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Judges 20:5

ESV And the leaders of Gibeah rose against me and surrounded the house against me by night. They meant to kill me, and they violated my concubine, and she is dead.
NIV During the night the men of Gibeah came after me and surrounded the house, intending to kill me. They raped my concubine, and she died.
NASB But the citizens of Gibeah rose up against me and surrounded the house at night, threatening me. They intended to kill me; instead, they raped my concubine so that she died.
CSB Citizens of Gibeah came to attack me and surrounded the house at night. They intended to kill me, but they raped my concubine, and she died.
NLT That night some of the leading citizens of Gibeah surrounded the house, planning to kill me, and they raped my concubine until she was dead.
KJV And the men of Gibeah rose against me, and beset the house round about upon me by night, and thought to have slain me: and my concubine have they forced, that she is dead.

What does Judges 20:5 mean?

The husband of a murdered and dismembered concubine is providing his official statement (Judges 20:1–3). This is being heard by assembled leaders of eleven of the twelve tribes of Israel. Thus far, the man noted that he and his concubine had come to Gibeah to spend the night. They were travelers (Judges 20:4).

Here, he describes the crime. This phrasing says it was "the leaders" of Gibeah who violently attacked (Judges 19:22). The earlier statement called them "the men of the city." That phrase can sometimes imply the leaders or elders of a community. The Levite might emphasize that the men were important to Gibeah to motivate the people of Israel to hold the entire town responsible for what happened.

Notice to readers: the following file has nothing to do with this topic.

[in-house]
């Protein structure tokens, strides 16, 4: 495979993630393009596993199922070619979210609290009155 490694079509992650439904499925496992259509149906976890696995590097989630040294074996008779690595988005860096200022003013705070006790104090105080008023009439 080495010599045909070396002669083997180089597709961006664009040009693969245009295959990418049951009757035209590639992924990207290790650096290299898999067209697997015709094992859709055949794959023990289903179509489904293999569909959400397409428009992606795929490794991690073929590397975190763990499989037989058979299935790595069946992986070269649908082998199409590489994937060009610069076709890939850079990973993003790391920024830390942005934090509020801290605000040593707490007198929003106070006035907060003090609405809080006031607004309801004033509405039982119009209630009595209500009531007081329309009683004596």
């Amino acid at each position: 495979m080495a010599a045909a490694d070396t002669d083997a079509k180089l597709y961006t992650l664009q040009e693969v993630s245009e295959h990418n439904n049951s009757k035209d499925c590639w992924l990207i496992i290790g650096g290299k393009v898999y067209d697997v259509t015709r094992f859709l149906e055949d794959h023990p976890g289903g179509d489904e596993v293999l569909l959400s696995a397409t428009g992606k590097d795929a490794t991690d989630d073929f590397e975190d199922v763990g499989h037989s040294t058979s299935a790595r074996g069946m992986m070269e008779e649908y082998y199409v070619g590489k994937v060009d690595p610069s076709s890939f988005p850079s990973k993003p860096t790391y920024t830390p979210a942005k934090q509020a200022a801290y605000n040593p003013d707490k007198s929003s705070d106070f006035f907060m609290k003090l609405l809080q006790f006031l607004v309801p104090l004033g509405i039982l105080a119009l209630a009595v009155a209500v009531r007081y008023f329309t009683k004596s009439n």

He continues to tell of how these men wanted to kill him, that they raped his concubine, and that she is now dead. It's possible he said more than is explicitly recorded here. However, this account leaves out aspects of the incident which don't reflect well on his own character. He does not seem to mention that he physically pushed his concubine out the door to save himself (Judges 19:23–28).

Regardless of what details are withheld or included, the fact of the heinous crime remains. A brutal mob of rapists tried to kill the Levite without any provocation and then raped and beat his concubine, who later died. It is indeed an abomination and an outrage, as the Levite states in the following verse (Judges 20:6).
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